HEROES Act would help families weather the ongoing COVID-19 storm

HEROES Act would help families weather the ongoing COVID-19 storm

 

Twice in the past month the Independent Women’s Forum (IWF) has taken to the pages of The Hill to oppose legislation that would greatly improve the lives of American women and men dealing with the fallout from the deadly COVID-19 pandemic.

Both times, IWF urged Congress to reject providing Americans, who face levels of unemployment unseen since the Great Depression, with an additional $600 per week in unemployment benefits out of concern that some workers would bring in more than they did when they were employed.

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IWF also opposed efforts to establish a permanent federal paid-leave program, despite evidence these programs provide security for American families and help prevent the spread of infectious disease. Instead, IWF espoused an alternative plan that quietly drains the Social Security Trust Fund.

However, IWF’s criticism of that extra $600 a week in unemployment benefits only underscores how chronically underpaid Americans are, due to conservatives blocking efforts to increase minimum wages for years.

Nationally, the minimum wage has been stuck at $7.25 an hour since 2009, even as the average national cost of renting has gone up 49 percent in the past decade. The tipped minimum wage has been set for almost 30 years at $2.13 an hour — the rate it was when I stopped waiting tables to go to law school.

In my home state of Wisconsin, an American working 40 hours a week at minimum wage has gross pay of $290 a week, which amounts to $15,080 per year in take-home pay to cover everything they need — housing, lights, heat, food, insurance, transportation and medical expenses. It’s an almost impossible task, if you really think about it.

Before the pandemic, that minimum-wage-working Wisconsinite would receive only $150 a week in unemployment benefits if she or he lost a job, and only for a limited period.

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Thanks to temporary benefits provided by the CARES Act, Wisconsinites who are out of work now are receiving $750 a week — an amount that may be a closer approximation of what the real minimum wage should be in America, despite the howls of protest by IWF and others against a $10 or even $15 hourly rate.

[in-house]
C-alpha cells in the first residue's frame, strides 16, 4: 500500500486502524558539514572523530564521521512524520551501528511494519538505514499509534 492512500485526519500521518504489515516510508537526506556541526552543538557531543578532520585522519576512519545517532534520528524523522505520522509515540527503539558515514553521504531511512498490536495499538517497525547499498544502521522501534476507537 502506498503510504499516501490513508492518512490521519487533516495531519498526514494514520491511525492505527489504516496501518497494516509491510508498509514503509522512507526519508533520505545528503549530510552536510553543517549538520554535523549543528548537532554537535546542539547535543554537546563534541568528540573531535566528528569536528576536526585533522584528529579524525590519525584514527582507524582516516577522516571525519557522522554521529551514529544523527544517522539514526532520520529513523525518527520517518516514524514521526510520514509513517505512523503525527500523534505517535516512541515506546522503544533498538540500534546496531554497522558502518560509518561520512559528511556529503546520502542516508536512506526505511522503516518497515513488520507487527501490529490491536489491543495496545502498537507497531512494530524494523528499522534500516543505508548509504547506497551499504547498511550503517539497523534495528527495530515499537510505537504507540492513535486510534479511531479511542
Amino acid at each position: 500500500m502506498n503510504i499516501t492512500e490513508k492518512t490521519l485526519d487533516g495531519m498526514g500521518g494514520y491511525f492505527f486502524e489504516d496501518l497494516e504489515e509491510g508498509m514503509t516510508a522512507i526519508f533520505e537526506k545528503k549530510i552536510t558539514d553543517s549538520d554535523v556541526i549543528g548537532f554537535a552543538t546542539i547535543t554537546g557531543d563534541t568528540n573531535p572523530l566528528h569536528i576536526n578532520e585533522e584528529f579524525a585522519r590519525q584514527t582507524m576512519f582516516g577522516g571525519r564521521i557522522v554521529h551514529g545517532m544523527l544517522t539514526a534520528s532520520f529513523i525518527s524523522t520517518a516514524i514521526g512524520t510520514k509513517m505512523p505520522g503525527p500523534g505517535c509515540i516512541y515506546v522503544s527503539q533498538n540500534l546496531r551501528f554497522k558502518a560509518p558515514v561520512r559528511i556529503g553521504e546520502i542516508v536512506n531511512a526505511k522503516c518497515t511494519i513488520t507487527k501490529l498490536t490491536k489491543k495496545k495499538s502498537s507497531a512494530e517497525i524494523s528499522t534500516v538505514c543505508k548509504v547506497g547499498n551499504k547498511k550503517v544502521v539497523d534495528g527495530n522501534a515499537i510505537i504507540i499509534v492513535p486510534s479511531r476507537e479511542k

Still, as the term “minimum wage” suggests, many Americans are barely scraping by. Unfortunately, low wages are not the only problems many face. The inability of tens of millions of Americans to access paid family and medical leave amid this rapidly unfolding global health pandemic also puts countless lives at risk.

The HEROES Act at least acknowledges this reality by providing hazard pay during the pandemic for essential workers, through a wage of $13 per hour. But no one should have to choose between a paycheck and their life and the health of their families, which is why expanding paid leave is a public health imperative.

Opposing a permanent solution to these problems is fundamentally immoral. The absence of a federal paid-leave program that covers all private-sector workers also hurts our economy. It can devastate the well-being of millions of American families on tight budgets. Just “three days of unpaid sick time translate into a household’s monthly utilities budget, preventing the worker from paying for electricity and heat,” according to a report by the Economic Policy Institute.

While the Affordable Care Act has helped to improve things, a study published in the American Journal of Public Health found that 66.5 percent of all bankruptcies in the U.S. are still the result of high medical costs or time out of work.

Now, more than ever, the HEROES Act would go a long way toward helping to save lives and helping families weather this unprecedented storm. It’s well past time that reforms like it be adopted.

Lisa Graves is executive director of True North Research, which designs and conducts research studies about federal and state public policy. She is co-founder of watchdog group Documented Investigations, former chief counsel for nominations for the U.S. Senate Judiciary Committee and former Deputy Assistant Attorney General in the Office of Legal Policy at the U.S. Department of Justice.